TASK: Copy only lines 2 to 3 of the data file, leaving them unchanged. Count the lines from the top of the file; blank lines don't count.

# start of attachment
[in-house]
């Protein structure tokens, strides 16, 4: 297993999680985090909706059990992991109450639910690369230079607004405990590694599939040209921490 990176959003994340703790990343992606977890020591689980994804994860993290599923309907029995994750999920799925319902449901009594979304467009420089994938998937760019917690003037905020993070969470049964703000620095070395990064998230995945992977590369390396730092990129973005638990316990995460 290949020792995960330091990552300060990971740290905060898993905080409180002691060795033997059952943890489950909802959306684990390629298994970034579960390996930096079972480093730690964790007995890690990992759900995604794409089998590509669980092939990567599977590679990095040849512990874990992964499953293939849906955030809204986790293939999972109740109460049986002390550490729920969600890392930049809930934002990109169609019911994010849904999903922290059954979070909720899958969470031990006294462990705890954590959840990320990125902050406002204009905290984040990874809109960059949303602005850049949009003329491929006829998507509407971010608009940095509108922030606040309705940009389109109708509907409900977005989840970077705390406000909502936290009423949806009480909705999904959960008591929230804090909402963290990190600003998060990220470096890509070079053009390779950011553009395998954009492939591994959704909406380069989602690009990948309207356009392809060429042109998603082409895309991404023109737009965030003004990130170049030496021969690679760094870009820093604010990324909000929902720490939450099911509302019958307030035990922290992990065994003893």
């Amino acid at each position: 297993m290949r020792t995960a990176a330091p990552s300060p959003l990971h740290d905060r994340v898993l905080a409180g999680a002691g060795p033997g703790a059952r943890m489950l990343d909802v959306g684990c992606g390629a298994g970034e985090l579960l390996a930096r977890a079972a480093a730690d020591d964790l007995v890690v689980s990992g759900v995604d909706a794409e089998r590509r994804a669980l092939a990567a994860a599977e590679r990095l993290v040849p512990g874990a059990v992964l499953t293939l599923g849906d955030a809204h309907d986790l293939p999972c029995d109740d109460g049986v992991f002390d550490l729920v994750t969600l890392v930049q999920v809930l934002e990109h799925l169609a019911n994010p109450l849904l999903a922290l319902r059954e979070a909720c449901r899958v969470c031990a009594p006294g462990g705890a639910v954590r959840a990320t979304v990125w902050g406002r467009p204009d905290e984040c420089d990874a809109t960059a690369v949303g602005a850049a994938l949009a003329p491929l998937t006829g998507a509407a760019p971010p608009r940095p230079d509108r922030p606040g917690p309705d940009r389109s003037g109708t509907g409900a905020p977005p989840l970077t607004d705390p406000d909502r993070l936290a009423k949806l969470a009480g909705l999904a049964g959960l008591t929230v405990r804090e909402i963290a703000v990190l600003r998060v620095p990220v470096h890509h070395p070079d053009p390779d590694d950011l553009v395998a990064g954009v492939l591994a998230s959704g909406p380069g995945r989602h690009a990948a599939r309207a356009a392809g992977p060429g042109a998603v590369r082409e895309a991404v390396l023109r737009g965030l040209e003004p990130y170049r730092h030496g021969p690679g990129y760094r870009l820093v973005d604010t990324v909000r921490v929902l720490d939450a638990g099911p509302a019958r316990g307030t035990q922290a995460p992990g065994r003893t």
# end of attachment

């Protein structure tokens, strides 16, 4: 297993999680985090909706059990992991109450639910690369230079607004405990590694599939040209921490 990176959003994340703790990343992606977890020591689980994804994860993290599923309907029995994750999920799925319902449901009594979304467009420089994938998937760019917690003037905020993070969470049964703000620095070395990064998230995945992977590369390396730092990129973005638990316990995460 290949020792995960330091990552300060990971740290905060898993905080409180002691060795033997059952943890489950909802959306684990390629298994970034579960390996930096079972480093730690964790007995890690990992759900995604794409089998590509669980092939990567599977590679990095040849512990874990992964499953293939849906955030809204986790293939999972109740109460049986002390550490729920969600890392930049809930934002990109169609019911994010849904999903922290059954979070909720899958969470031990006294462990705890954590959840990320990125902050406002204009905290984040990874809109960059949303602005850049949009003329491929006829998507509407971010608009940095509108922030606040309705940009389109109708509907409900977005989840970077705390406000909502936290009423949806009480909705999904959960008591929230804090909402963290990190600003998060990220470096890509070079053009390779950011553009395998954009492939591994959704909406380069989602690009990948309207356009392809060429042109998603082409895309991404023109737009965030003004990130170049030496021969690679760094870009820093604010990324909000929902720490939450099911509302019958307030035990922290992990065994003893």
């Amino acid at each position: 297993m290949r020792t995960a990176a330091p990552s300060p959003l990971h740290d905060r994340v898993l905080a409180g999680a002691g060795p033997g703790a059952r943890m489950l990343d909802v959306g684990c992606g390629a298994g970034e985090l579960l390996a930096r977890a079972a480093a730690d020591d964790l007995v890690v689980s990992g759900v995604d909706a794409e089998r590509r994804a669980l092939a990567a994860a599977e590679r990095l993290v040849p512990g874990a059990v992964l499953t293939l599923g849906d955030a809204h309907d986790l293939p999972c029995d109740d109460g049986v992991f002390d550490l729920v994750t969600l890392v930049q999920v809930l934002e990109h799925l169609a019911n994010p109450l849904l999903a922290l319902r059954e979070a909720c449901r899958v969470c031990a009594p006294g462990g705890a639910v954590r959840a990320t979304v990125w902050g406002r467009p204009d905290e984040c420089d990874a809109t960059a690369v949303g602005a850049a994938l949009a003329p491929l998937t006829g998507a509407a760019p971010p608009r940095p230079d509108r922030p606040g917690p309705d940009r389109s003037g109708t509907g409900a905020p977005p989840l970077t607004d705390p406000d909502r993070l936290a009423k949806l969470a009480g909705l999904a049964g959960l008591t929230v405990r804090e909402i963290a703000v990190l600003r998060v620095p990220v470096h890509h070395p070079d053009p390779d590694d950011l553009v395998a990064g954009v492939l591994a998230s959704g909406p380069g995945r989602h690009a990948a599939r309207a356009a392809g992977p060429g042109a998603v590369r082409e895309a991404v390396l023109r737009g965030l040209e003004p990130y170049r730092h030496g021969p690679g990129y760094r870009l820093v973005d604010t990324v909000r921490v929902l720490d939450a638990g099911p509302a019958r316990g307030t035990q922290a995460p992990g065994r003893t």